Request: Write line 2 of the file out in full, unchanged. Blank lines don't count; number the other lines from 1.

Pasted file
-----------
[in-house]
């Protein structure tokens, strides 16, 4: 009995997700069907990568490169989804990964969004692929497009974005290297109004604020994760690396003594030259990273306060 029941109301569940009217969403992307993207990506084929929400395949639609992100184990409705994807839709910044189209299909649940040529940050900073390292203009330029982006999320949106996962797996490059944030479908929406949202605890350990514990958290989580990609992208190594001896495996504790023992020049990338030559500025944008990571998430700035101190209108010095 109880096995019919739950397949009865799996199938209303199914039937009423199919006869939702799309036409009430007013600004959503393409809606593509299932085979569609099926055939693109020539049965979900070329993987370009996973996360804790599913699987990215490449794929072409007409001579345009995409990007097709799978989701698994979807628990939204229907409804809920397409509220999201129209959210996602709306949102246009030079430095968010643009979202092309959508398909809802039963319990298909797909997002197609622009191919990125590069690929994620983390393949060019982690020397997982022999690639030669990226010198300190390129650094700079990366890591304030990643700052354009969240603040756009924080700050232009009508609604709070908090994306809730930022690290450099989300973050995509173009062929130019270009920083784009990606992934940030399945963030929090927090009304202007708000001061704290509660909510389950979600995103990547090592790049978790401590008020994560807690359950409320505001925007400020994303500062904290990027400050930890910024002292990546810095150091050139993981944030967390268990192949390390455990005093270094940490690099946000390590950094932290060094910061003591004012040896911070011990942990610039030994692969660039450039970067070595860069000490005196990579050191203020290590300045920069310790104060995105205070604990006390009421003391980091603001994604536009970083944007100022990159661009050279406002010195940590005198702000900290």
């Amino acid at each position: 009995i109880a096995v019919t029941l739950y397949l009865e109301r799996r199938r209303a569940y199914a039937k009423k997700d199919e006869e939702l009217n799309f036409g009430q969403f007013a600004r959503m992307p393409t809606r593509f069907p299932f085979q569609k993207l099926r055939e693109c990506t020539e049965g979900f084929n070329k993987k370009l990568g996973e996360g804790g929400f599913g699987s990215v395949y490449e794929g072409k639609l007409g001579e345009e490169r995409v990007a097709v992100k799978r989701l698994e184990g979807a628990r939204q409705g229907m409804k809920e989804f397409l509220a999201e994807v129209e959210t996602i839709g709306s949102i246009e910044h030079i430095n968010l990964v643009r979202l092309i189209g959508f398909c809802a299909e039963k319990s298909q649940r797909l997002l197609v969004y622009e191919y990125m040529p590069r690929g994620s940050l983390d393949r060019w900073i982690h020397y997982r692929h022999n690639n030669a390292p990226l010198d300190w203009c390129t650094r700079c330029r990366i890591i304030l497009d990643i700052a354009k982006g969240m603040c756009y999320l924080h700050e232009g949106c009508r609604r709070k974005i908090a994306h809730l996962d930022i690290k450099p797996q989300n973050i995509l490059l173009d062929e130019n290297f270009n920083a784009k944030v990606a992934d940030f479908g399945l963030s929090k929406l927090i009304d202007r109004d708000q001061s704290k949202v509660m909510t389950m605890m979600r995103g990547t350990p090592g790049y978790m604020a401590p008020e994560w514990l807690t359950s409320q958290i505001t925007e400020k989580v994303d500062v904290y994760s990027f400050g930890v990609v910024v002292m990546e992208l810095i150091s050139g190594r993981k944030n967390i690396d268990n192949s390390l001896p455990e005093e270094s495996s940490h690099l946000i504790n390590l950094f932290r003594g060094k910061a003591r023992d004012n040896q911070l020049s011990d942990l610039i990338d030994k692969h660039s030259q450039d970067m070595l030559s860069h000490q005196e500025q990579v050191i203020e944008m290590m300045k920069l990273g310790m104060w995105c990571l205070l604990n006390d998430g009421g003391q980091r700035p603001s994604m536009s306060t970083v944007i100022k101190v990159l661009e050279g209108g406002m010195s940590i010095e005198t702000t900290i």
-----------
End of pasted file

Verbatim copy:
């Protein structure tokens, strides 16, 4: 009995997700069907990568490169989804990964969004692929497009974005290297109004604020994760690396003594030259990273306060 029941109301569940009217969403992307993207990506084929929400395949639609992100184990409705994807839709910044189209299909649940040529940050900073390292203009330029982006999320949106996962797996490059944030479908929406949202605890350990514990958290989580990609992208190594001896495996504790023992020049990338030559500025944008990571998430700035101190209108010095 109880096995019919739950397949009865799996199938209303199914039937009423199919006869939702799309036409009430007013600004959503393409809606593509299932085979569609099926055939693109020539049965979900070329993987370009996973996360804790599913699987990215490449794929072409007409001579345009995409990007097709799978989701698994979807628990939204229907409804809920397409509220999201129209959210996602709306949102246009030079430095968010643009979202092309959508398909809802039963319990298909797909997002197609622009191919990125590069690929994620983390393949060019982690020397997982022999690639030669990226010198300190390129650094700079990366890591304030990643700052354009969240603040756009924080700050232009009508609604709070908090994306809730930022690290450099989300973050995509173009062929130019270009920083784009990606992934940030399945963030929090927090009304202007708000001061704290509660909510389950979600995103990547090592790049978790401590008020994560807690359950409320505001925007400020994303500062904290990027400050930890910024002292990546810095150091050139993981944030967390268990192949390390455990005093270094940490690099946000390590950094932290060094910061003591004012040896911070011990942990610039030994692969660039450039970067070595860069000490005196990579050191203020290590300045920069310790104060995105205070604990006390009421003391980091603001994604536009970083944007100022990159661009050279406002010195940590005198702000900290």